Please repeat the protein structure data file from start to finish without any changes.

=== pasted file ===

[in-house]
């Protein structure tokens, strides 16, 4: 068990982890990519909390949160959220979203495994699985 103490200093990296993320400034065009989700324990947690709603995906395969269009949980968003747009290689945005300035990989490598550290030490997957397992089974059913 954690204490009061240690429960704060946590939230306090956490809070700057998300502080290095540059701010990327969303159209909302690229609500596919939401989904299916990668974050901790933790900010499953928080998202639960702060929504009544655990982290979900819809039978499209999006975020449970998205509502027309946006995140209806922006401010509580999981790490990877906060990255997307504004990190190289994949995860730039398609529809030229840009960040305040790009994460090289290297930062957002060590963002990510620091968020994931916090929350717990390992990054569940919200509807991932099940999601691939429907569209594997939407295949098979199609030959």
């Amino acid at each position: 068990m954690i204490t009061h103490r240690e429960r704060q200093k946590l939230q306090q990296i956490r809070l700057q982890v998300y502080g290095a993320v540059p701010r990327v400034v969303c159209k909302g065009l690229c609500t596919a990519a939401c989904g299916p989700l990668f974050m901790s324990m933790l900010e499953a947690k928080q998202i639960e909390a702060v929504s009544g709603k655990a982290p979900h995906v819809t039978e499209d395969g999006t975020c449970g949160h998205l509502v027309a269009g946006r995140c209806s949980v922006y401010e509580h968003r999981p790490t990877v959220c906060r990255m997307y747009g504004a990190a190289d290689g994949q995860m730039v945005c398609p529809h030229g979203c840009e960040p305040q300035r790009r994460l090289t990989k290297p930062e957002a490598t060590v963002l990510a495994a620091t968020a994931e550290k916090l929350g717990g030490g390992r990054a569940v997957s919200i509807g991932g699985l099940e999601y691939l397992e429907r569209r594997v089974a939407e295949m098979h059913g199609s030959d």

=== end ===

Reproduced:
[in-house]
């Protein structure tokens, strides 16, 4: 068990982890990519909390949160959220979203495994699985 103490200093990296993320400034065009989700324990947690709603995906395969269009949980968003747009290689945005300035990989490598550290030490997957397992089974059913 954690204490009061240690429960704060946590939230306090956490809070700057998300502080290095540059701010990327969303159209909302690229609500596919939401989904299916990668974050901790933790900010499953928080998202639960702060929504009544655990982290979900819809039978499209999006975020449970998205509502027309946006995140209806922006401010509580999981790490990877906060990255997307504004990190190289994949995860730039398609529809030229840009960040305040790009994460090289290297930062957002060590963002990510620091968020994931916090929350717990390992990054569940919200509807991932099940999601691939429907569209594997939407295949098979199609030959």
């Amino acid at each position: 068990m954690i204490t009061h103490r240690e429960r704060q200093k946590l939230q306090q990296i956490r809070l700057q982890v998300y502080g290095a993320v540059p701010r990327v400034v969303c159209k909302g065009l690229c609500t596919a990519a939401c989904g299916p989700l990668f974050m901790s324990m933790l900010e499953a947690k928080q998202i639960e909390a702060v929504s009544g709603k655990a982290p979900h995906v819809t039978e499209d395969g999006t975020c449970g949160h998205l509502v027309a269009g946006r995140c209806s949980v922006y401010e509580h968003r999981p790490t990877v959220c906060r990255m997307y747009g504004a990190a190289d290689g994949q995860m730039v945005c398609p529809h030229g979203c840009e960040p305040q300035r790009r994460l090289t990989k290297p930062e957002a490598t060590v963002l990510a495994a620091t968020a994931e550290k916090l929350g717990g030490g390992r990054a569940v997957s919200i509807g991932g699985l099940e999601y691939l397992e429907r569209r594997v089974a939407e295949m098979h059913g199609s030959d």